Endometriosis, along with breast cancer, are estrogen-dependent chronic gynecological disorders and have similar risk factors associated with reproduction and the use of hormone replacement therapy (Munksgaard & Blaakaer, 2011). In addition, both endometriosis and cancer exhibit uncontrolled, estrogen-dependent proliferation, invasion, neo-angiogenesis and metastases (Burney & Giudice, 2012; Thomas & Campbell, 2000). Previous studies have identified the connection between endometriosis and breast cancer (BC) (Kokcu, 2011; Kvaskoff et al., 2015). In Denmark, data collected from 1977 to 2012 on 114,327 women showed that women who were diagnosed as endometriosis positive before age 40 had a 14% reduced risk of breast cancer than those diagnosed between age 40 and 50. Women diagnosed at age 50 or older were more than twice as likely to develop breast cancer as women of the same age who did not have endometriosis (Mogensen et al., 2016). Bulletti et al. (2010) reported that 20–25% of patients might be asymptomatic during the diagnosis of endometriosis. Although it is plausible that endometriosis is associated with increased risks for endometrial and breast cancer, epidemiological studies of the association are inconsistent.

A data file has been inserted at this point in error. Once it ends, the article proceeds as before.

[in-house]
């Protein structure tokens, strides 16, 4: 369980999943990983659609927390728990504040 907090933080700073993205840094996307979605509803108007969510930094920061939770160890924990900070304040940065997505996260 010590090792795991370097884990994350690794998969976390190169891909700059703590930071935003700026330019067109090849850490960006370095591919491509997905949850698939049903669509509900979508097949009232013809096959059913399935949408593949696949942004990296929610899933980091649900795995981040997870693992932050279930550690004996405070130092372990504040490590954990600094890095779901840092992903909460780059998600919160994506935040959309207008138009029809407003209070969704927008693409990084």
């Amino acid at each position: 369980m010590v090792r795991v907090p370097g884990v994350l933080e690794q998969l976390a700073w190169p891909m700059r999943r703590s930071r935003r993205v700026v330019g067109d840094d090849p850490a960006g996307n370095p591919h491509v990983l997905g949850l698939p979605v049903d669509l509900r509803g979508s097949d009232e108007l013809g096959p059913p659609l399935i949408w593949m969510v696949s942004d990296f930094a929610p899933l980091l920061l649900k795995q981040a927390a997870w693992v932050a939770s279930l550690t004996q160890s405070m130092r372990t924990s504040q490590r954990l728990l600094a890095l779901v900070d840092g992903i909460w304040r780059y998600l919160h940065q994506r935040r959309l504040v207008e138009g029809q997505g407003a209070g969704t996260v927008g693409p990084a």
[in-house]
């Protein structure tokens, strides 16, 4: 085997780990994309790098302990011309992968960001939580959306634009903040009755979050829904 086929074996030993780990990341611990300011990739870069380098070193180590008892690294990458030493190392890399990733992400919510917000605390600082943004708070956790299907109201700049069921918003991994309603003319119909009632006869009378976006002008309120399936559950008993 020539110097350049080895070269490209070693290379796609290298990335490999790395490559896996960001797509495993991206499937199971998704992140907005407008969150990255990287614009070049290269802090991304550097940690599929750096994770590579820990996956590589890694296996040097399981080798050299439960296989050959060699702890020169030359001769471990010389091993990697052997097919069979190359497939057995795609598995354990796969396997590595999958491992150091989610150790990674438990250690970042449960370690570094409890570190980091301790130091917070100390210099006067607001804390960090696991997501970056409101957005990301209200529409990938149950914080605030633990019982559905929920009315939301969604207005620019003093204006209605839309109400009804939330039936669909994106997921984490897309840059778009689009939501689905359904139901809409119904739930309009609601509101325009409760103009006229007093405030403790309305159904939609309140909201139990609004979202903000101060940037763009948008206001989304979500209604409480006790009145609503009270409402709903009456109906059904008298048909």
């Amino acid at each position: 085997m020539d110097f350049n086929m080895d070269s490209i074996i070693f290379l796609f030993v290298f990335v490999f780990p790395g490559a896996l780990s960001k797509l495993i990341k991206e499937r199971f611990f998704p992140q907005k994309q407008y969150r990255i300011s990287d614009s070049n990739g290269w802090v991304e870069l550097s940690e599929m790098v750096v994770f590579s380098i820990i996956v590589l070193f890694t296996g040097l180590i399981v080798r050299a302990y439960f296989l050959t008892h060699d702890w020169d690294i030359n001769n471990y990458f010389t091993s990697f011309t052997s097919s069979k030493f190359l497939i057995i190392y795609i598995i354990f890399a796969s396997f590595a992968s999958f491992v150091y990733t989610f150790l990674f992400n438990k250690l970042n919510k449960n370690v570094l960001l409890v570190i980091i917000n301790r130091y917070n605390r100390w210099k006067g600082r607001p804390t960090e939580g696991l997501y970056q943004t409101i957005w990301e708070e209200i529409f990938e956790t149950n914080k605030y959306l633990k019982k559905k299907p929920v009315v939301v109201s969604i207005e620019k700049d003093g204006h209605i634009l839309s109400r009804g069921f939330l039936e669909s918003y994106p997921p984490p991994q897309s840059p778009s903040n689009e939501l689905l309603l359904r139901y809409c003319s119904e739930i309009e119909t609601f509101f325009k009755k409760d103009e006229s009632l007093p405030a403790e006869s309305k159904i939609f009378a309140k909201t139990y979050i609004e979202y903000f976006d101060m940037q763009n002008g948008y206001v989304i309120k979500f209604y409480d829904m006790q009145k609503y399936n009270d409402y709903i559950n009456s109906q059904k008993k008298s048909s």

Cervical cancer is the abnormal growth of cells in the lining of the cervix. The most common cervical cancer is squamous cell carcinoma (Marwah et al., 2012). On the other hand, cervical endometriosis is rare and often shows no symptoms. An epidemiological study of the association between the two diseases has reported the decreased risk of cervical cancer (Kvaskoff et al., 2015). A recent study suggested an association between cervical clear cell carcinoma (CCC) and cervical endometriosis (Hashiguchi et al., 2018). However, a decreased risk of cervical cancer of squamous cell histology among women with endometriosis has been suggested (Saavalainen et al., 2018).